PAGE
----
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Warner Music creates new radio edit of Fairytale Of New York, to the annoyance of homophobia fans

By | Published on Friday 20 November 2020

Fairytale Of New York

Christmas is coming, the goose is getting fat! You probably can’t even say that now can you? What if the fat geese are offended? Bloody hell, what a bunch of snowflakes. That’s how it goes though, isn’t it?

Anyway, as noted, the festive season is approaching, so it’s time once again to have an argument about whether or not saying the word ‘faggot’ in a pop song is appropriate in this day and age. The answer is, it depends, context is everything, and you really shouldn’t get angry if people decide it’s not.

Yeah, so, ‘The Fairytale Of New York’ by The Pogues and Kirsty MacColl – the undisputed greatest Christmas song of all time – is in the news again due to its more unsavoury lyrics. Specifically the words ‘faggot’ and ‘slut’. This debate is whipped up every year now as a way to alert the general public to the fact that they should probably be thinking about buying Christmas presents soon. Oh, and also to remind people who like giving the BBC a good kicking to give the BBC a good kicking.

The Beeb has been trying to find an answer to whether and how the song should be censored for more than a decade – first cutting out the word ‘faggot’ in 2007, but later returning it to the song. This year it’s decided to look at the issue across different demographics and act accordingly.

So, on Radio 1, where the station’s younger audience are apparently more likely to be offended by the offending words, an edited version will be used. On Radio 2, where older listens generally aren’t fussed about that sort of thing, the original will be played. And on 6 Music, it will be up to individual presenters to decide.

“We know the song is considered a Christmas classic and we will continue to play it this year, with our radio stations choosing the version of the song most relevant for their audience”, says the BBC in a statement.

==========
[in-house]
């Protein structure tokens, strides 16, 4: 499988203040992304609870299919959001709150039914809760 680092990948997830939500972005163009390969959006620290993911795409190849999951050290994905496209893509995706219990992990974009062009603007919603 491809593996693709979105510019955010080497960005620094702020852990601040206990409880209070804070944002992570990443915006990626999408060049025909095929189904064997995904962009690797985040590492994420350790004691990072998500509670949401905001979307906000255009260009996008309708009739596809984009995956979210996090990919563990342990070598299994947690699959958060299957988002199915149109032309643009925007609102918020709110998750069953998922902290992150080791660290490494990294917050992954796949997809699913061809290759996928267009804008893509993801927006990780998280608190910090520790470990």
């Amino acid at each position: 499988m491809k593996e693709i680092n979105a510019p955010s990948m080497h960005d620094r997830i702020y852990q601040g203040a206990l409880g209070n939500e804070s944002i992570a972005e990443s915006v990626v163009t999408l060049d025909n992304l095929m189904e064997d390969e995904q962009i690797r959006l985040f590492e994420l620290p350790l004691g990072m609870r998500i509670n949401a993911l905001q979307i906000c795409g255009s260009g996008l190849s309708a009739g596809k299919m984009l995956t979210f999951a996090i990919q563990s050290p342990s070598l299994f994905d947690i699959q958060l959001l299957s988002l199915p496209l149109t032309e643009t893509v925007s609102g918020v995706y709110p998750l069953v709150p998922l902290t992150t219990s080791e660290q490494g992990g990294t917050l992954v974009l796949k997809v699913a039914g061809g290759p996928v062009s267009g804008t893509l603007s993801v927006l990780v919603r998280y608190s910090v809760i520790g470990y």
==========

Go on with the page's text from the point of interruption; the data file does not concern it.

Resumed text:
Fair enough, you might say. Or you might not, if you believe that such words should always be censored, regardless of who is listening. Or, more likely, if you for some reason have decided that everyone should be forced to listen to words that you think are just fine, regardless of whether or not they want to or not. You probably tweeted something like that shortly after calling ‘WAP’ “disgusting”, didn’t you?

Two years ago, the writer of ‘Fairytale’, Shane MacGowan, said that his intention had never been to offend, but to make sure that the language used by the two characters in the lyrics was true to 1940s New York, where the song is set. But he also agreed that awareness of this intention may have been lost over time.

“Sometimes characters in songs and stories have to be evil or nasty in order to tell the story effectively”, he said. However, “if people don’t understand that I was trying to accurately portray the character as authentically as possible then I am absolutely fine with them bleeping the word”.

So he’d be fine with bleeping. Actually, there won’t be any bleeps on the BBC, because a decent amount of effort has gone into creating a ‘faggot’ free radio edit with Warner Music creating a new version using a live performance of the song to replace the most offensive line. As a result, “you cheap lousy faggot” is replaced with “you’re cheap and you’re haggard”. So now there’s a whole new line that’s just as easy to sing along to but which maintains the malevolent spirit of the original.

Radio 1 has gone one step further and also removed the word ‘slut’, creating a radio edit of a radio edit. But, maybe, with the line that traditionally causes the annual hoo haa, everyone’s finally cracked it. Maybe we’ve found a way to deal with this song that no one can legitimately complain about!

Of course, that doesn’t mean they can’t and won’t complain. One-man outrage generator Laurence Fox has been complaining about it, for starters, because that appears to be his job. Although when he did so The Pogues responded on Twitter by telling him to “fuck off you little herrenvolk shite”. That’s a fancy way of calling him a Nazi, by the way. A little Christmas gift for you there.

Actually, I think we should be more upset that this argument seems to be arriving earlier than ever this year. It’s mid-November! It’s far too early to be getting upset about Christmas music. Although, according to the Official Charts Company, the pandemic has got people playing festive tunes early this year, with sales and streams 51% higher than at this point in 2019.

“After what has been a year to forget for the vast majority of us, it also seems to be the year when Christmas is starting earlier than ever – with Christmas songs surging stronger and earlier than we’ve ever seen in the past”, says OCC chief exec Martin Talbot. “This says volumes for the power of song – and Christmas songs in particular – to raise our spirits at even the most challenging of times”.

Well, in that case, let’s all raise our spirits now with the newly edited version of ‘Fairytale Of New York’:

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